York Butter Factory lands $500,000 in government funding: Minister says a culture shift is required for Aussie startups to succeed
Thursday, August 2, 2018/
Melbourne’s York Butter Factory (YBF) Ventures startup hub is getting an additional $500,000 in funding from the federal government, with small business minister Craig Laundy calling on the startup scene to take some lessons from the US, to collaborate more to learn to celebrate failure.
Announcing the investment this morning to an audience of startup founders, Laundy said, while the funding is officially categorised as a grant, he considers it more of an investment and is “after a return”.
He’s looking for increased company tax receipts, increased numbers of employees — and therefore PAYE tax receipts — and is investing in “hope that you will avoid the valley of death, and live a long life as a business”, he said.
“I hope you all make squillions,” he added.
“I’m from the government and I’m going to shove my hand in your pocket and take something.”
This investment is intended to expand the YBF’s innovation hub, to focus on ‘Web 3.0’ technology, changing web architecture to connect decentralised technologies. The funding will allow YBF to support 10 startups through its web 3.0-focused YBF Mesh Hub.
“This hub has a real focus in that particular space and we found that a very interesting proposition when considering to back it.”
However, one challenge Australian startups have always struggled with is “that collaboration piece”, Laundy said.
Spaces like YBF can solve that problem “in one fell swoop”, he added. Rather than competing, companies can sit side by side and collaborate with one another.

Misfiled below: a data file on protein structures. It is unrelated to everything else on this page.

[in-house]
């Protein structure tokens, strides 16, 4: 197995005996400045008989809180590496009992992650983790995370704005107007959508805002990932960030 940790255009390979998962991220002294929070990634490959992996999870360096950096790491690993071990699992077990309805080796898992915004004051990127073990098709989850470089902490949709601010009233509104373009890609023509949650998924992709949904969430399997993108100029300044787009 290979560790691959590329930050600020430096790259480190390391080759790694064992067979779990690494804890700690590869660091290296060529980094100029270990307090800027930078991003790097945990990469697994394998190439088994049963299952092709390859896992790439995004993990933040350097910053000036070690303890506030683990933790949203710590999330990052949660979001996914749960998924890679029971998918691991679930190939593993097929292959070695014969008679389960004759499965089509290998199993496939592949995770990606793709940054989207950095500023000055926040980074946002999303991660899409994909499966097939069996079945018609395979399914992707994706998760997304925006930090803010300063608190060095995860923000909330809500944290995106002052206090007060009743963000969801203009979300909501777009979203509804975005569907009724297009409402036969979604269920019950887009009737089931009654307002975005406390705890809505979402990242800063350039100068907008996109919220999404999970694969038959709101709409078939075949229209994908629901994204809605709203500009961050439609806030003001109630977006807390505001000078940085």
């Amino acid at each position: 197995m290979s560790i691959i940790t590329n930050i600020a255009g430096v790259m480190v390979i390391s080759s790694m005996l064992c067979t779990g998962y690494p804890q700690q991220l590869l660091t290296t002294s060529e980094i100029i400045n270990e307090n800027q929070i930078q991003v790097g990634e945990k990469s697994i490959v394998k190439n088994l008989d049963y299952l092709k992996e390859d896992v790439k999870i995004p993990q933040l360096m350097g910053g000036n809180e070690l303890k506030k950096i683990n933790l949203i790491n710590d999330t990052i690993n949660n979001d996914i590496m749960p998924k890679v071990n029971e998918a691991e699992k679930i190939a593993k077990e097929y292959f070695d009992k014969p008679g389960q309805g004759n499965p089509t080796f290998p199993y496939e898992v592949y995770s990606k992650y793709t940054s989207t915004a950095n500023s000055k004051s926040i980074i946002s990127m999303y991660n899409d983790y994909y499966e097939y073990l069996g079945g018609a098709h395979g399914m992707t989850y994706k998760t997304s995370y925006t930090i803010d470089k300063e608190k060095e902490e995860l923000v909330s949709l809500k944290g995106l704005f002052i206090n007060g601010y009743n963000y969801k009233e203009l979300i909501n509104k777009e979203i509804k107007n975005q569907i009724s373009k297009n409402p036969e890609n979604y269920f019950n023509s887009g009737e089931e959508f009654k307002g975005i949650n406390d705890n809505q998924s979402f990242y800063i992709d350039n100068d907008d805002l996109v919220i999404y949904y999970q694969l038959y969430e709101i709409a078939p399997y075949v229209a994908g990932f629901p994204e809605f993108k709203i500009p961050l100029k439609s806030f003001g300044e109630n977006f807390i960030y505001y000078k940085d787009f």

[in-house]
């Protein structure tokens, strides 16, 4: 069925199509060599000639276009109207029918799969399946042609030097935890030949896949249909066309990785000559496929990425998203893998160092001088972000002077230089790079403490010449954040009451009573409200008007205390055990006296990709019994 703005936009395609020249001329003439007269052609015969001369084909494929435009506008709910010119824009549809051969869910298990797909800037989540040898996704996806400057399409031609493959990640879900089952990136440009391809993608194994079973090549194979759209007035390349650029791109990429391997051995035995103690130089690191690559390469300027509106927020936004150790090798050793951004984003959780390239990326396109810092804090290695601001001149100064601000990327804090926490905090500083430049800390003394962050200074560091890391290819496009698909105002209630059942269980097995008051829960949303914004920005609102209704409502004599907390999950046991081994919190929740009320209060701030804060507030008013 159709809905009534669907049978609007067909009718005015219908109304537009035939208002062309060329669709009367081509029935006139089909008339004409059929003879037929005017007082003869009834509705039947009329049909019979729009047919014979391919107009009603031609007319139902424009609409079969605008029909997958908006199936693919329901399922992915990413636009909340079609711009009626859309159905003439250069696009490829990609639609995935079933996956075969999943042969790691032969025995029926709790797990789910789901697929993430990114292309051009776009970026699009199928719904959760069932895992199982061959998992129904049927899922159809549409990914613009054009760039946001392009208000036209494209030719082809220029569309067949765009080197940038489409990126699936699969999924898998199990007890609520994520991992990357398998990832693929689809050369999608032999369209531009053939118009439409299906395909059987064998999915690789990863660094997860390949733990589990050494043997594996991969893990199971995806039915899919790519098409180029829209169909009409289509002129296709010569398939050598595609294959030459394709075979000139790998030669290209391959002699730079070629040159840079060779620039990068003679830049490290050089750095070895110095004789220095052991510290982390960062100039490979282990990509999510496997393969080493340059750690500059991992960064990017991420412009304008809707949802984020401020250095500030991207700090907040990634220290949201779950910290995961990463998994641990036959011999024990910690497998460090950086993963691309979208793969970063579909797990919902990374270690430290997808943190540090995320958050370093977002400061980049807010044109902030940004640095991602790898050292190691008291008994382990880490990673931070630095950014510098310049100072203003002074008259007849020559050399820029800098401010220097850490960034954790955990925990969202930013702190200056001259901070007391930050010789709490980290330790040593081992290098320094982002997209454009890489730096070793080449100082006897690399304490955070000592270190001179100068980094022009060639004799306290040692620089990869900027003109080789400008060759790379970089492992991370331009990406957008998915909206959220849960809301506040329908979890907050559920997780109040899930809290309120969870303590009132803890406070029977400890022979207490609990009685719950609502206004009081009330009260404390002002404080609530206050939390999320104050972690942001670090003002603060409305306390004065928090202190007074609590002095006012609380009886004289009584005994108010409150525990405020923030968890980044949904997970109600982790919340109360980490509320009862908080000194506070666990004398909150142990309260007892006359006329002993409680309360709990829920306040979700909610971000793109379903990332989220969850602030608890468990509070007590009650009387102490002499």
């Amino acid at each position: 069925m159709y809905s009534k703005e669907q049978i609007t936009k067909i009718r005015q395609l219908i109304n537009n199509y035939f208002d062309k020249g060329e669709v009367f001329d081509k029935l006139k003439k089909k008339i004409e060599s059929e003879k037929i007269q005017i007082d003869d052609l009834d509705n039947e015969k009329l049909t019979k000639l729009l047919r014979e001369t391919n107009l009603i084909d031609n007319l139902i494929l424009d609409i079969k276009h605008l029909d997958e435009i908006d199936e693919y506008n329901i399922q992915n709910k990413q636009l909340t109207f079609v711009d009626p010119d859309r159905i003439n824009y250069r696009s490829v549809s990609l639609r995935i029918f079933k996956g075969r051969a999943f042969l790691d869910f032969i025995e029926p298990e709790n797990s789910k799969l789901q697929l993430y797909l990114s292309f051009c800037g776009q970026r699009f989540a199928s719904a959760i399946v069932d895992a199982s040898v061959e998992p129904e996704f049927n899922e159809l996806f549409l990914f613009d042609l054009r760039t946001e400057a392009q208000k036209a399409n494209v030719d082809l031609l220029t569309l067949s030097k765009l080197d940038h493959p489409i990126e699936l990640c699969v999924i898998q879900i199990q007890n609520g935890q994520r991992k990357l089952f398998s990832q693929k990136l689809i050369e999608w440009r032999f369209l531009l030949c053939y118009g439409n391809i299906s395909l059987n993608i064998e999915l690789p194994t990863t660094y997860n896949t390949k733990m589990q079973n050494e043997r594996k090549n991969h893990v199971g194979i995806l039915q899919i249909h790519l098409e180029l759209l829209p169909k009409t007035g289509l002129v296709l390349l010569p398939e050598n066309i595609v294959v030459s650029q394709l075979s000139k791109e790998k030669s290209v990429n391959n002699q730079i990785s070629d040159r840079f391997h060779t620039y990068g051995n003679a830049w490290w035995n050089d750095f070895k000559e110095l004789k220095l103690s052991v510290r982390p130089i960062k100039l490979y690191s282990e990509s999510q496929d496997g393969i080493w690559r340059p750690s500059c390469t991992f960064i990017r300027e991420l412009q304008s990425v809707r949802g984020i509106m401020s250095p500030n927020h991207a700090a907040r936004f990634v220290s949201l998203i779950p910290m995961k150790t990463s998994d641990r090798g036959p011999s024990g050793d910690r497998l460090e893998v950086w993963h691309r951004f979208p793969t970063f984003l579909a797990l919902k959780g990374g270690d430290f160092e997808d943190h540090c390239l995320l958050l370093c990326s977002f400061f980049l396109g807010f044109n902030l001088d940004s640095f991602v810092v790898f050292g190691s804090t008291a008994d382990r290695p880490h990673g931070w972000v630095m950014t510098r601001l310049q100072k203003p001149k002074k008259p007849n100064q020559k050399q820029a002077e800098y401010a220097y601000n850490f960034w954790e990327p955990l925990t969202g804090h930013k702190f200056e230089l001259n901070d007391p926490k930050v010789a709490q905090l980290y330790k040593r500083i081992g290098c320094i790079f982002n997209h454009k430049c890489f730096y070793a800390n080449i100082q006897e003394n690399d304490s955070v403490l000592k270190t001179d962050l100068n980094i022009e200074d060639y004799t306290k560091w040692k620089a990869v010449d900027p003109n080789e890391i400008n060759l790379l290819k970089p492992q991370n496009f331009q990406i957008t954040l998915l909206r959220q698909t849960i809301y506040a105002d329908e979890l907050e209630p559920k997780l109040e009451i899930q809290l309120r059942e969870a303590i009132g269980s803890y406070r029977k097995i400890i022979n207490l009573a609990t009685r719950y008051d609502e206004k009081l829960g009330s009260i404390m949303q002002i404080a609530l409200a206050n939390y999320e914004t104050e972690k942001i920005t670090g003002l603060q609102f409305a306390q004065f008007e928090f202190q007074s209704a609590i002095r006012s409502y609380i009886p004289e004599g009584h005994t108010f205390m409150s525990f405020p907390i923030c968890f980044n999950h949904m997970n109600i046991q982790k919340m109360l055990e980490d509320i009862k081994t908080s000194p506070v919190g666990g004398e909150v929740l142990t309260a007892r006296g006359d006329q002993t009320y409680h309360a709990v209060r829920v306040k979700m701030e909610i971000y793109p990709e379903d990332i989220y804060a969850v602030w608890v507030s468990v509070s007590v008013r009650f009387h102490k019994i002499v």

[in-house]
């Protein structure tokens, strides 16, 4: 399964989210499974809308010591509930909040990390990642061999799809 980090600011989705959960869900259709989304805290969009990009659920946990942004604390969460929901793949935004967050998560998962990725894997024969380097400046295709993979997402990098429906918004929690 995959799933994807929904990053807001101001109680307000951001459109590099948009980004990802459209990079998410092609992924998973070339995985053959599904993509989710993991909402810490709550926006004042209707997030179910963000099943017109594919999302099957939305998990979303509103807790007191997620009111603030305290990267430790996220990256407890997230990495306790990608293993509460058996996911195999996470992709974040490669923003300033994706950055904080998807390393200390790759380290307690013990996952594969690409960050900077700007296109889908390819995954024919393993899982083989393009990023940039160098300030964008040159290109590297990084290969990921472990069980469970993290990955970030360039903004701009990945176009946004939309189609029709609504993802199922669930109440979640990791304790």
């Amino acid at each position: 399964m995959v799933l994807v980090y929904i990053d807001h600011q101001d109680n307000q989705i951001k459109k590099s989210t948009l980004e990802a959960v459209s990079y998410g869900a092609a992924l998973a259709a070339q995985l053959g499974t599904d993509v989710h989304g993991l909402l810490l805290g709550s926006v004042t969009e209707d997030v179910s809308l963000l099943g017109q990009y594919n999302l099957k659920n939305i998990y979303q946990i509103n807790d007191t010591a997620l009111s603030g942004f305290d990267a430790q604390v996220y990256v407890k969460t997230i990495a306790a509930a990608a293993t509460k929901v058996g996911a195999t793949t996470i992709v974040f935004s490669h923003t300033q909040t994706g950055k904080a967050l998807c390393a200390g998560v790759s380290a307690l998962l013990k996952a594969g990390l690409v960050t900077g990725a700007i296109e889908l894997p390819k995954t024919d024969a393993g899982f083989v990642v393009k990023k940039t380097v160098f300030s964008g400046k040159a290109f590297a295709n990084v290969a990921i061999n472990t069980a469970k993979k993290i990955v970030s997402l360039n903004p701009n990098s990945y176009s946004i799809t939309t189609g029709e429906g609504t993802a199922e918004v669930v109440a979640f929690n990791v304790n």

Laundy put the challenge around collaboration down to a “cultural issue” of business owners “wanting to do everything themselves” and therefore reap all of the benefits.
“That lack of collaboration just slows things down, and can in fact lead to failure ultimately.”
Tall poppy syndrome an issue
Speaking to StartupSmart at the announcement, Laundy pointed to another cultural issue that could be holding Australian startups back.
“Failure is seen as something to criticise and success is seen as something to criticise,” he said, explaining Australia’s “tall poppy syndrome”.
“Whereas in the US, failure is something that people applaud, for having a go. And if you achieve success in the US, who knows, you ultimately could be elected president.”
However, it’s those who take the risk that will be providing the jobs of the future, Laundy says.
“Don’t be scared to try and fail, and if you do try and fail, don’t let it dishearten you,” he said.
“Pick yourself up, dust yourself off, collaborate with those around you in workplaces like [YBF] and have another crack, because entrepreneurial flair is something, sadly, that we don’t have enough of in this country.
“And let’s face it, at the end of the day, it’s risk takers prepared to take on bank debt, back themselves and employ people that will generate jobs.
“That’s the way it’s always been, that’s the way it will be moving forward,” he said.
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